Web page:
During this coaching session, I asked for an example of a user story that we could potentially improve on. The story followed a familiar format:

As a user

I want a search field

So I can find a report

At this point I realised we didn’t have enough context or information to jump straight into improving this story. We had to take a step back and look at what we were trying to achieve with the story first. I’ve recently been thinking a lot about the ‘why’. Why we do things, why we believe, why we change and many more.

I often like to take the ideas of software and apply it to something more tangible. For this session we came up with the idea of ‘Clothes’. This became the context or domain in which our character (person, user) was set. This became our product.

Our next step was to identify the ‘Why’. Why might this character need our product? For example:

  • To not be naked
  • To keep warm
  • To be fashionable
  • To feel good

Once we had this information, we then thought about the type of person our character might be. Who are they? What is their context? We then began experimenting with how we might structure a user story using this information:

As a person who wants to leave the house

I want something to cover my body

So I won’t be naked in public


As a person who lives in a cold climate

I want something that will prevent me from becoming too cold

So I can keep warm

These were ok, but we could do better. By changing the person’s context and their why, our stories could become more specific..

As a person who is travelling to Antarctica

I want protection from the cold

So that I can survive -20 degree Celsius temperatures

None of these stories gave a solution. The ‘How’ could come later. By structuring our stories in this way, we allowed room for multiple solutions to a problem rather than narrowing our thoughts into one area. If we take the last user story above and provide a solution, all of a sudden our options for how is significantly narrowed:

As a person who is travelling to Antarctica

I want a survival coat

So that I can survive – 20 degree Celsius temperatures

This seemingly innocent structure is limiting our ability to innovate.

Going back to our original story, we thought about how we could make it better by following a new structure

(Who) As a <character> who…

(What) I want <need>

(Why) So <my need can be satisfied>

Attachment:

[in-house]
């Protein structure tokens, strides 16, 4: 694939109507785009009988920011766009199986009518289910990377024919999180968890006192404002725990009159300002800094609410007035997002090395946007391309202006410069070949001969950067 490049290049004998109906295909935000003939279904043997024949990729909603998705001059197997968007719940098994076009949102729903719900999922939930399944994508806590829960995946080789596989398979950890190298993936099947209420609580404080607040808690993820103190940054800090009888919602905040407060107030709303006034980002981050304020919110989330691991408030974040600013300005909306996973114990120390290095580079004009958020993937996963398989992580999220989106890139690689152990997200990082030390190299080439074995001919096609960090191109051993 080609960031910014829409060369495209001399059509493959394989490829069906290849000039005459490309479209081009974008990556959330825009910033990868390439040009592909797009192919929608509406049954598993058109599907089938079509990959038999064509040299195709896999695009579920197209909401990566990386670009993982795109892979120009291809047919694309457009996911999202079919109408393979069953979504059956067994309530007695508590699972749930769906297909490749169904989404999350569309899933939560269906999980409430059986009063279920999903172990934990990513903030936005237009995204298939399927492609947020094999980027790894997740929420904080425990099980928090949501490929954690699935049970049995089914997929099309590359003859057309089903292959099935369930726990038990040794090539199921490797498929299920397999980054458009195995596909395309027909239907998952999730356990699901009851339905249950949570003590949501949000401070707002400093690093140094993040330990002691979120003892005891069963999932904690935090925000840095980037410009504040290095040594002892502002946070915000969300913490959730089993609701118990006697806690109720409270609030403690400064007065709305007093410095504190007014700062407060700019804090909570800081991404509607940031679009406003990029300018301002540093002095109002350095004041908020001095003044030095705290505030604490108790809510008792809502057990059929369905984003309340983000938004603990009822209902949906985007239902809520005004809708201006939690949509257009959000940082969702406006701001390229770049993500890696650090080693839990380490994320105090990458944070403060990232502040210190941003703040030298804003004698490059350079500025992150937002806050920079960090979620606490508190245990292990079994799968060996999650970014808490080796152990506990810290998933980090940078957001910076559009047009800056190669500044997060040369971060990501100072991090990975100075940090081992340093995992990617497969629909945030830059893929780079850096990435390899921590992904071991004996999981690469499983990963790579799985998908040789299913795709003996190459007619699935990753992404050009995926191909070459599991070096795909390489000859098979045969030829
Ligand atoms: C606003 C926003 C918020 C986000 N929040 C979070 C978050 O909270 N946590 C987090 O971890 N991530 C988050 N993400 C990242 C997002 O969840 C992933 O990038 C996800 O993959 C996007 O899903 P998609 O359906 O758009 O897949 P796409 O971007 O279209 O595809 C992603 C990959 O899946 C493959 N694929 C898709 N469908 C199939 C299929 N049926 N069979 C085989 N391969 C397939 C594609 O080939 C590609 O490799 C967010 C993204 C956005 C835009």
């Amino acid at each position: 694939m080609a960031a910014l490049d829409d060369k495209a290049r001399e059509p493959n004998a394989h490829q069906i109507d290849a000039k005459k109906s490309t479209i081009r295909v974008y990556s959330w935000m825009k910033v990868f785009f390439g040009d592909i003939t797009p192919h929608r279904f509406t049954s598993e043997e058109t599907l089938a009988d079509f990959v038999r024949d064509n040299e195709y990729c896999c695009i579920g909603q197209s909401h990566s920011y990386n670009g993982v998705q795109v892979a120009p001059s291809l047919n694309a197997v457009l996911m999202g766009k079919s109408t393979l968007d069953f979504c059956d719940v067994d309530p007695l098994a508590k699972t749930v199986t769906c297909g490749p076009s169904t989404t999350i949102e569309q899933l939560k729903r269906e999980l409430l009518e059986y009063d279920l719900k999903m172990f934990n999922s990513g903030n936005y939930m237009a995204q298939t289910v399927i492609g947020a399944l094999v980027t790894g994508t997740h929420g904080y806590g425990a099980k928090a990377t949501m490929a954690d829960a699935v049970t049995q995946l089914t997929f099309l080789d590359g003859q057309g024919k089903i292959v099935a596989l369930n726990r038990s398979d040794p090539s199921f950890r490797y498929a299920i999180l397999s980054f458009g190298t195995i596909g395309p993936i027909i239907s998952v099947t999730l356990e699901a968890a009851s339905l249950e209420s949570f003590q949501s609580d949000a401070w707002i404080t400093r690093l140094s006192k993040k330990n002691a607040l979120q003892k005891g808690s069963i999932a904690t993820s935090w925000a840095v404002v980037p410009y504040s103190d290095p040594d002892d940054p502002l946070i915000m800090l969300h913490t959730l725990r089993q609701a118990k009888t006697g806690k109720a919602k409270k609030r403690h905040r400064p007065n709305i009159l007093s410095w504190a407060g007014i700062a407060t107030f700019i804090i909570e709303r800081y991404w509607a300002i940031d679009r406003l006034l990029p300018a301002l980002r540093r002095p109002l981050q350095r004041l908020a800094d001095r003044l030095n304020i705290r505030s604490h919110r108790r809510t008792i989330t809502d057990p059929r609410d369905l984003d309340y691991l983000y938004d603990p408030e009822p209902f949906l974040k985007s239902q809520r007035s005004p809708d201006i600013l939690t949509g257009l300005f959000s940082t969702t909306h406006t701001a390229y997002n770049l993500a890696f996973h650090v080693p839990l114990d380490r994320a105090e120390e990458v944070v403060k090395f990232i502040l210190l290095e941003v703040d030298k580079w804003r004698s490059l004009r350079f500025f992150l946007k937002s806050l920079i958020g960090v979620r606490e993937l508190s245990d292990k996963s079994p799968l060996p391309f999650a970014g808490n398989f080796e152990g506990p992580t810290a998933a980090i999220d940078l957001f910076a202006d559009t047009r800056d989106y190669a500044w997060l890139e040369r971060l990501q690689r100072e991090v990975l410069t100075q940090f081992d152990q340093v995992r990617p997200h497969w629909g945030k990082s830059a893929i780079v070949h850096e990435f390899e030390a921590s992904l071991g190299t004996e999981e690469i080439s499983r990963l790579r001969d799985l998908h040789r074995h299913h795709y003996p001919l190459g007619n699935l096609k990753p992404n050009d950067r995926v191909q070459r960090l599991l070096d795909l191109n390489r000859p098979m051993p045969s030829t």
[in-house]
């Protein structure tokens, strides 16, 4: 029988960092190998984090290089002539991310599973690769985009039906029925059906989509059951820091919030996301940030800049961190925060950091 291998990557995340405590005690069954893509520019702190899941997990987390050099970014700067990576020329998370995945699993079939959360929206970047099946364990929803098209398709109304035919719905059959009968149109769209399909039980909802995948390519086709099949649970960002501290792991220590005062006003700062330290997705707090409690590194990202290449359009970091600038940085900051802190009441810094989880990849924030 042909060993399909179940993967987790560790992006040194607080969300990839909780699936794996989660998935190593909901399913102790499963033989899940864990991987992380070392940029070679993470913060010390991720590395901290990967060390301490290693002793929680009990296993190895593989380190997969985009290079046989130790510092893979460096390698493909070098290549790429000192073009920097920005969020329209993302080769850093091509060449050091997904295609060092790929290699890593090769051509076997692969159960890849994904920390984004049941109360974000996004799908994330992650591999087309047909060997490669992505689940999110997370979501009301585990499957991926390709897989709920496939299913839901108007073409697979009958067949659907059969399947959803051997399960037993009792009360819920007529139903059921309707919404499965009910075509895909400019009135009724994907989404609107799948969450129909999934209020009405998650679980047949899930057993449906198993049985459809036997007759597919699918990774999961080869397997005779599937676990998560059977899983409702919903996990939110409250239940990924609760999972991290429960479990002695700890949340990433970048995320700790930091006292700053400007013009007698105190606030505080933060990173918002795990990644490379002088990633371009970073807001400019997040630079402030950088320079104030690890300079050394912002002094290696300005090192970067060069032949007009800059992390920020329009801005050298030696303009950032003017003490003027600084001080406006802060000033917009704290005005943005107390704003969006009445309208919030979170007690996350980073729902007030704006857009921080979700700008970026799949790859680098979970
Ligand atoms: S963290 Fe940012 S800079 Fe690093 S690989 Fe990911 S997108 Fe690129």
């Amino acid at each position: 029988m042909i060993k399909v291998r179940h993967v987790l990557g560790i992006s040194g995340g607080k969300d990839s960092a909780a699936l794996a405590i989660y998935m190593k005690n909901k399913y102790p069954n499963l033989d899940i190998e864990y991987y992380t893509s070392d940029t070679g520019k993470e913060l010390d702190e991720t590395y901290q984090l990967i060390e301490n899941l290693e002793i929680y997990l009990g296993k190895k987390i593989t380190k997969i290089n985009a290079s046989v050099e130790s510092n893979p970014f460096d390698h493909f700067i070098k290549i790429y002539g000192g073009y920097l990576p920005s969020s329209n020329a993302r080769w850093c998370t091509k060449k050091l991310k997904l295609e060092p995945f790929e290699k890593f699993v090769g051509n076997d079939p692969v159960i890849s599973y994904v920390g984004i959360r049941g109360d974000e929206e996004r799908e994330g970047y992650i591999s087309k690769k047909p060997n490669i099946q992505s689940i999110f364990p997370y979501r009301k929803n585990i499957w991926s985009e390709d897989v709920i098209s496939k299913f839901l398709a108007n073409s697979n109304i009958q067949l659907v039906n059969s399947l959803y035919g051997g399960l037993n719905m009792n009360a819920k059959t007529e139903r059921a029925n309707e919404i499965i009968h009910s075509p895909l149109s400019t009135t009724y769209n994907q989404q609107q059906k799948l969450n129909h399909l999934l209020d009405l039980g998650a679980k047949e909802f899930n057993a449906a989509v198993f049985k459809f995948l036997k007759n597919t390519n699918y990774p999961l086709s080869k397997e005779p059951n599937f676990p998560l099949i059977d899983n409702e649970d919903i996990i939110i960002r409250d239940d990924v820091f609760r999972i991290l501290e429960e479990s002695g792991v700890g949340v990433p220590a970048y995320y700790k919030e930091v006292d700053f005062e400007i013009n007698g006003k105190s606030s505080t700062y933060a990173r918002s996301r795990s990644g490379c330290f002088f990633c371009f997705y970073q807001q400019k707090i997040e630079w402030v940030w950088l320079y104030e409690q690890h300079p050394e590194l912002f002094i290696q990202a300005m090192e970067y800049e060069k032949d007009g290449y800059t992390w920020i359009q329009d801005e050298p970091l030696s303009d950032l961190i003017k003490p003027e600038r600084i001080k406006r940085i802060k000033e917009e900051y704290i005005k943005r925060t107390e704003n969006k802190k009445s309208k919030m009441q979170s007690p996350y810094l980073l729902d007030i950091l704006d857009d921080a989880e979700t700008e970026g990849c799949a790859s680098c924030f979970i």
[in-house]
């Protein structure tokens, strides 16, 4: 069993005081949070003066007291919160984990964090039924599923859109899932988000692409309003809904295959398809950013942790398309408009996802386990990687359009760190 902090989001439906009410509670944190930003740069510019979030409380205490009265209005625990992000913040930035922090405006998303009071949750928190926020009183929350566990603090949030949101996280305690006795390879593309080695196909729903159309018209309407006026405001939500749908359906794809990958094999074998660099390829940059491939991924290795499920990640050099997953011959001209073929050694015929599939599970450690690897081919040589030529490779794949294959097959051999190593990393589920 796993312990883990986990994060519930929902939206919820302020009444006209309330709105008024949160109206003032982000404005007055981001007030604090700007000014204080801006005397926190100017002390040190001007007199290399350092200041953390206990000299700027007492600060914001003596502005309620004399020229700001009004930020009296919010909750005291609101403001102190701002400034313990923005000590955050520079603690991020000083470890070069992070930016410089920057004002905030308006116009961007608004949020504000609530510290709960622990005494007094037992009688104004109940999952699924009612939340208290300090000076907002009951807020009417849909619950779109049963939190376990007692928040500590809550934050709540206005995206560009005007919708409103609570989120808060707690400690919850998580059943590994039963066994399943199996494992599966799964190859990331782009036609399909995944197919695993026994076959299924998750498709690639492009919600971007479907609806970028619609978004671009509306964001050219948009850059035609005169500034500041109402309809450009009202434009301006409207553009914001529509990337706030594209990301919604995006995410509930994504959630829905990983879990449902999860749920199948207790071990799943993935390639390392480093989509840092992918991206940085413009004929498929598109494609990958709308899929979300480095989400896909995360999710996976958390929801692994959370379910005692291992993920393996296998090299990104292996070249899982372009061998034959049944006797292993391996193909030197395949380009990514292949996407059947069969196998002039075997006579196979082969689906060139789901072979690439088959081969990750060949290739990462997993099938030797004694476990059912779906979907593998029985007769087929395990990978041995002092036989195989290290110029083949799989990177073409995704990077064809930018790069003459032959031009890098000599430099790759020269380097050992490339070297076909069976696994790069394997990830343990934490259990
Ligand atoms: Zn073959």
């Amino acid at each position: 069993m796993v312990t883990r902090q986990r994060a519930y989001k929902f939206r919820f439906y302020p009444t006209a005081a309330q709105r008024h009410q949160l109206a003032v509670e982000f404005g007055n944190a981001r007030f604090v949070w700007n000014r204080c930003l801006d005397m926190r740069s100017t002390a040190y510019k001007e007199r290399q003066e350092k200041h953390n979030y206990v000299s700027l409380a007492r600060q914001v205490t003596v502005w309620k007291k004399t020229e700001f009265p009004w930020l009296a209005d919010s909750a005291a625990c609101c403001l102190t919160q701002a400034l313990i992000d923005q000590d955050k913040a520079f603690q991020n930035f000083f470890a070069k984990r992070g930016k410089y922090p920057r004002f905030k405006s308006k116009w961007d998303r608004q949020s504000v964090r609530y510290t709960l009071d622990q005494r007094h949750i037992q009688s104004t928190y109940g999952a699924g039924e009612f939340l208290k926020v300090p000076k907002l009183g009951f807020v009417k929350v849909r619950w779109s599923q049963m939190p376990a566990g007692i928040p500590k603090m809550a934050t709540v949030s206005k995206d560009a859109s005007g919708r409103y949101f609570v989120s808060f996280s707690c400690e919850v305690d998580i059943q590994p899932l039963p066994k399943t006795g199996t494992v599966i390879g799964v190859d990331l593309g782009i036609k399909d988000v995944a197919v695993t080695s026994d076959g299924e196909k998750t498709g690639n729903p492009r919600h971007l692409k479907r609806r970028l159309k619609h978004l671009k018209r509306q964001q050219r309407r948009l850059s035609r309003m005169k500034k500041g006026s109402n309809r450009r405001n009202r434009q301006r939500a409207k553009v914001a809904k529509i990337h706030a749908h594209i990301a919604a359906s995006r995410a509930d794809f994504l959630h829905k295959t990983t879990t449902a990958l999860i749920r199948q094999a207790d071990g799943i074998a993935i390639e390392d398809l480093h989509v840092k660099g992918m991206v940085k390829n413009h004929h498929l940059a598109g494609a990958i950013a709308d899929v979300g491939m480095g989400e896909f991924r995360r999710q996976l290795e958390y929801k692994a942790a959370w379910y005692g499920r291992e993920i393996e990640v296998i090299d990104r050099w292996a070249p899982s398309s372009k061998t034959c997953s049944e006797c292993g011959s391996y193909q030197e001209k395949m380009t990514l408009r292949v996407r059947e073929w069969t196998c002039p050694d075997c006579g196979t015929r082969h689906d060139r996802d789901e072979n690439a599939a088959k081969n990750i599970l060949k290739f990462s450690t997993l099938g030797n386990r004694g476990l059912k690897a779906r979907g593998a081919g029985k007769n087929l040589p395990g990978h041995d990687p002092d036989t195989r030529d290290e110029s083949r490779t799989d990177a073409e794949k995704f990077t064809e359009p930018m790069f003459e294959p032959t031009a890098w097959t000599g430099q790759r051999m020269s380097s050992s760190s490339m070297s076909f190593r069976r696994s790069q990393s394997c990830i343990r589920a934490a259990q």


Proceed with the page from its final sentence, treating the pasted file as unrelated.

Our original story rewritten looked like:

As an accountant who wants to file my client’s GST report at the end of the financial year

I want to find clients who have outstanding GST reports

So I don’t miss the deadline for GST returns and I avoid any penalties

This poses the question, if user stories are supposed to tell a story, do you want to tell a boring story with ambiguity or an interesting story with meaning?

The Evolution of UAT

User Acceptance Testing. It’s a phase of testing that’s bothered me for a while. Not because I think it’s a waste of time, in fact, quite the opposite. It’s bothered me because I think it hasn’t been given the care, attention and expertise it deserves.

The intent of UAT has always been a noble one. We wanted our users to accept our product and accept what we had built. The way we went about proving that acceptance though was deeply flawed. The process looked a little like this:

Step 1: Find some users or, if users aren’t available, you can do it yourself

Step 2: Write a script for the user which outlines exactly how they should test the system step by step in predefined workflows

Step 3: Get the user to complete each step putting a ‘Pass’ mark next to each one

Step 4: Write any questions or confusion from the users down as ‘training issues’ (If you’re testing it yourself, you probably won’t have any questions because you’ve already tested it in the system and integration test phases and you know it works. Besides, you’re not the one who has to use it on a daily basis anyway)

The problem with this approach is that it seeks to validate the product even if it invalidates the experience of the person using it. At this point it’s not really about your user accepting your product, it’s about your product functionally working when put in front of an end user.

How do we solve this problem?

Firstly we need to understand our users. We need to understand their needs, their activities and the context in which they are performing those activities. By doing this we change the meaning of UAT into a list of things our users will accept, things that will delight our customers once we’re done. Once the feature goes live, User Confirmation Testing can commence. Confirmation testing allows us to measure the degree to which we were successful against our initial assumptions, hypotheses and insights. Both qualitative measures such as customer feedback and quantitative measures through the use of data analytics can help us to identify what our users have accepted and what they have rejected. This gives us the opportunity to research, build, monitor, iterate and improve.  

UAT done in accordance with this new meaning is hard. It involves a lot of effort, time, understanding and empathy. Not all of the “defects” we find during the first UAT phase will be ironed out so confirmation testing shows us where we’ve been successful and where we need to iterate and improve. This pushes testing to the start of the development lifecycle and helps to prevent usability flaws in our finished product. Perhaps, most importantly, it provides the opportunity to test before the code is written, as the code is being written and after the code has been deployed adding value at each of these stages.

At a time where people have so much choice and greater expectations that software should be engaging and intuitive, understanding who we are building software for can help us to meet those expectations. It is no longer good enough to be happy with “work arounds” or “at least they can still <insert anything unrelated to the thing they can’t, but really want to do>” attitudes towards software development. Focusing on what our customers value and delivering the things that will really make a difference give us a head start on any competitors in our market.

Every time a new idea for a feature comes into a team we can all strive to understand who we are building it for and what problems this change will solve. If we can’t answer these two questions, it’s time to put the deerstalker on and seek out the answers!